Energy Exchange

Why Schneider’s deployment of 50 electric big rigs gives me hope for the future of trucking

Photo courtesy of North American Council for Freight Efficiency (NACFE).

By Lindsay Shigetomi

It’s one thing to see electric trucks on the showroom floor, but it’s an entirely different feeling to see them out in the wild.

Earlier this month, I attended a ribbon-cutting event in South El Monte, California — one of the largest freight hubs in America — to celebrate the roll-out of 50 electric trucks by Schneider. While it is currently one of the largest deployments of class 8 EVs at a single depot, Schneider plans to add 42 more electric trucks to this location by end-of-year, which would have the climate impact of removing 2,400 gas-powered cars from the road.

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Also posted in Electric Vehicles / Comments are closed

An audit on the Advanced Clean Fleets Rule is bad for California and bad for the country

By Katelyn Roedner Sutter and Daniel Barad

Last month, the California Air Resources Board unanimously voted to adopt the Advanced Clean Fleets Rule, which sets purchase requirements for private and government fleets to increasingly transition to zero-emission trucks, and sets a 100% sales requirement for manufacturers in 2036.  Advocates and communities across the board lauded CARB for taking a critically necessary step to clean up our air, particularly in communities associated with freight corridors, ports and warehouses, therefore most impacted by truck pollution.

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Also posted in Air Quality, Electric Vehicles / Comments are closed

The building blocks are in place for a strong Advanced Clean Fleets rule in California

By Lauren Navarro & Pamela MacDougall

California air regulators are currently considering adoption of the Advanced Clean Fleets rule — a purchase requirement for medium and heavy-duty fleets to adopt an increasing percentage of zero-emission trucks. This rule has the potential to be transformative.

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Also posted in Electric Vehicles, General / Comments are closed

California paves the way to an electric vehicle future with new electrification framework

By Michael Colvin and Larissa Koehler

Last month California took another significant step forward in advancing the deployment of zero-emission vehicles, with the adoption of a Transportation Electrification Framework by the state’s Public Utilities Commission.  The framework establishes a $1 billion, 5-year suite of programs, and it provides a pathway for the state’s large electric utilities to continue to build on what is far and away the most successful deployment of electric vehicles in the country.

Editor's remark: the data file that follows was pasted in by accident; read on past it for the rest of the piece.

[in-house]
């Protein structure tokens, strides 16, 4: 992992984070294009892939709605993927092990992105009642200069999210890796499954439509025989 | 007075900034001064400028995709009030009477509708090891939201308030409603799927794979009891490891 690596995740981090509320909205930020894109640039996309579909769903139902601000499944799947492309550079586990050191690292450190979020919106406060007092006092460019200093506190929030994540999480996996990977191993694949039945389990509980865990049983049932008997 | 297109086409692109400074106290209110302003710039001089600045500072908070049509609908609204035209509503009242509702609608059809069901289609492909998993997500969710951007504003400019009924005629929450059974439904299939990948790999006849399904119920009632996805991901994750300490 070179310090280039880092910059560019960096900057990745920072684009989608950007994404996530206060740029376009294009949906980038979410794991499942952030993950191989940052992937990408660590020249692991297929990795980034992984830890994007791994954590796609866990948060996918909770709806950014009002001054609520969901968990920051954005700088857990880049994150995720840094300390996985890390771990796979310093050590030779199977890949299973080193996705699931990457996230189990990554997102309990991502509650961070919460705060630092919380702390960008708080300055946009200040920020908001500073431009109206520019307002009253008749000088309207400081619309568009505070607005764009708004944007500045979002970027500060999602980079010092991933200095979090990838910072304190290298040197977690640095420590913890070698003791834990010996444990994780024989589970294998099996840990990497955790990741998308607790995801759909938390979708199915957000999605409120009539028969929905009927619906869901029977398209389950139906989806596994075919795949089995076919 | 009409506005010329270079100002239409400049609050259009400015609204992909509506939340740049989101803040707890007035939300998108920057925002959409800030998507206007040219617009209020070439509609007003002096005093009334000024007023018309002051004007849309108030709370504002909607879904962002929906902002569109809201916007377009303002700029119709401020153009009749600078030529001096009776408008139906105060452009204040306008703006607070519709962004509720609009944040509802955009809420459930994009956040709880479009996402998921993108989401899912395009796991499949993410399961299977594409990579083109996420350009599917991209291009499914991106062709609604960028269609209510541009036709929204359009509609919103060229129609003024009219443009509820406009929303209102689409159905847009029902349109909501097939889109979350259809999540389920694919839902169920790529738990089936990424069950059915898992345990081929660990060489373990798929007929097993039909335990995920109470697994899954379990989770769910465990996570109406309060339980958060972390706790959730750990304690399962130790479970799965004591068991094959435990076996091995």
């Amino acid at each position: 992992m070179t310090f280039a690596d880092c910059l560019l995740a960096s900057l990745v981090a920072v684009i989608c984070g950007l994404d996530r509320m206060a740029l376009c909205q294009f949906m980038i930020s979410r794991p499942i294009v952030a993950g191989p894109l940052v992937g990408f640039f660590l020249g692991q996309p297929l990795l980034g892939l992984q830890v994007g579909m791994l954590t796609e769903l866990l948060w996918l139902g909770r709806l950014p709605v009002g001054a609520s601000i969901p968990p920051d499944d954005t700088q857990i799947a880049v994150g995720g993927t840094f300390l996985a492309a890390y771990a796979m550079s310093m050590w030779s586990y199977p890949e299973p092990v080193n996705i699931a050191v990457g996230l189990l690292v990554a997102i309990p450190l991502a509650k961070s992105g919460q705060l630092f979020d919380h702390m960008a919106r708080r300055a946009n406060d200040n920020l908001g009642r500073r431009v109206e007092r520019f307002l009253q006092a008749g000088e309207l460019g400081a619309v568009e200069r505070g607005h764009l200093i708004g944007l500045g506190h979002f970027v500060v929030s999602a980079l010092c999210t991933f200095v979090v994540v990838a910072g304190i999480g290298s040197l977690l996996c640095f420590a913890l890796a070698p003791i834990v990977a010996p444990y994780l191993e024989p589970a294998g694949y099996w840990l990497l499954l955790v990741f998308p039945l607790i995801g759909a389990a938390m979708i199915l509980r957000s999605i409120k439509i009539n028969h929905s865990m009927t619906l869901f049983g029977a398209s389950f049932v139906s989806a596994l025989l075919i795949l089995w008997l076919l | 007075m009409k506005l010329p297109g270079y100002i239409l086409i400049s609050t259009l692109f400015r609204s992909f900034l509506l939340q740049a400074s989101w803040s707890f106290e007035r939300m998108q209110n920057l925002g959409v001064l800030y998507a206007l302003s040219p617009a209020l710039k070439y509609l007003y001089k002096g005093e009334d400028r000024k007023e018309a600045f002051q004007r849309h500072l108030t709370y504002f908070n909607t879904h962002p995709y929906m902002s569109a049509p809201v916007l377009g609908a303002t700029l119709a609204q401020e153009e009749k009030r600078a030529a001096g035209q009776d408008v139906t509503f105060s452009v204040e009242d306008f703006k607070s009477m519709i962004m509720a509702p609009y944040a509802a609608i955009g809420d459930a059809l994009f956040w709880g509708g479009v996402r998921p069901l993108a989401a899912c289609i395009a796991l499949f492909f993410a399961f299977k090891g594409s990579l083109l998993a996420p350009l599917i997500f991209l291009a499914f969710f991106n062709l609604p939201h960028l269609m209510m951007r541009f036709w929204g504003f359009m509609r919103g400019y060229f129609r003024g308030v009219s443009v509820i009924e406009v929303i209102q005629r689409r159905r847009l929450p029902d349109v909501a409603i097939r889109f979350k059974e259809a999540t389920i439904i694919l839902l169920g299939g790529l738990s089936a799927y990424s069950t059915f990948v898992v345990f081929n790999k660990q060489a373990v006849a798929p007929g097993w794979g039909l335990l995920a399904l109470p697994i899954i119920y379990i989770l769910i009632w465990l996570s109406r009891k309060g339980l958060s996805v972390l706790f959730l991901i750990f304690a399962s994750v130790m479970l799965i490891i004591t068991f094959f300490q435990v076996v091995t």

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Also posted in Electric Vehicles / Comments are closed

California is proposing a major investment in electric vehicle infrastructure: Here’s what you need to know

This summer, California made national news by adopting a rule that will require all new passenger vehicle sales to be zero emission by 2035. At the same time, the state is also considering a complementary rule to replace medium- and heavy-duty trucks and buses to also be zero emissions. To support this transition, California will need to make a major investment in electric vehicle charging infrastructure.

The California Energy Commission estimates that by 2030 California may need up to 1.2 million EV chargers to support an estimated eight million passenger electric vehicles and an additional 157,000 chargers to support non-passenger vehicles, such as trucks and buses. There are currently over 1.2 million electric passenger vehicles on California’s roads, and significantly fewer chargers than will be needed in 2030. The charging needs of trucks and buses are vastly different from those of private cars — in terms of power demands, locations and access — just to name a few. Unlocking both private and public charging for these vehicles will be a foundational investment to ensure the transition to zero-emission vehicles happens as quickly as possible.

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Also posted in Electric Vehicles / Comments are closed

How to stop worrying about gas prices for good: Act quickly to fully decarbonize the economy

By: Katelyn Roedner Sutter and Michael Colvin

This past summer, Californians have been hit hard by inflation: rising food costs, utility bills and nowhere more obviously than at the gas pump. The cost to fill up a tank has many potential causes and lots of experts are weighing in — see here, here and here. Regardless of the cause, those with the tightest budgets are being hit hardest.

Last week, Gov. Newsom called a special session of the legislature to address high gas prices, and the state began sending direct rebates to Californians to help provide some immediate relief. In the longer term, we need to remember that while sending checks is helpful, the lasting solution to ending this gas price madness is a swift transition to a 100% clean economy.

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Also posted in Climate, Electric Vehicles / Comments are closed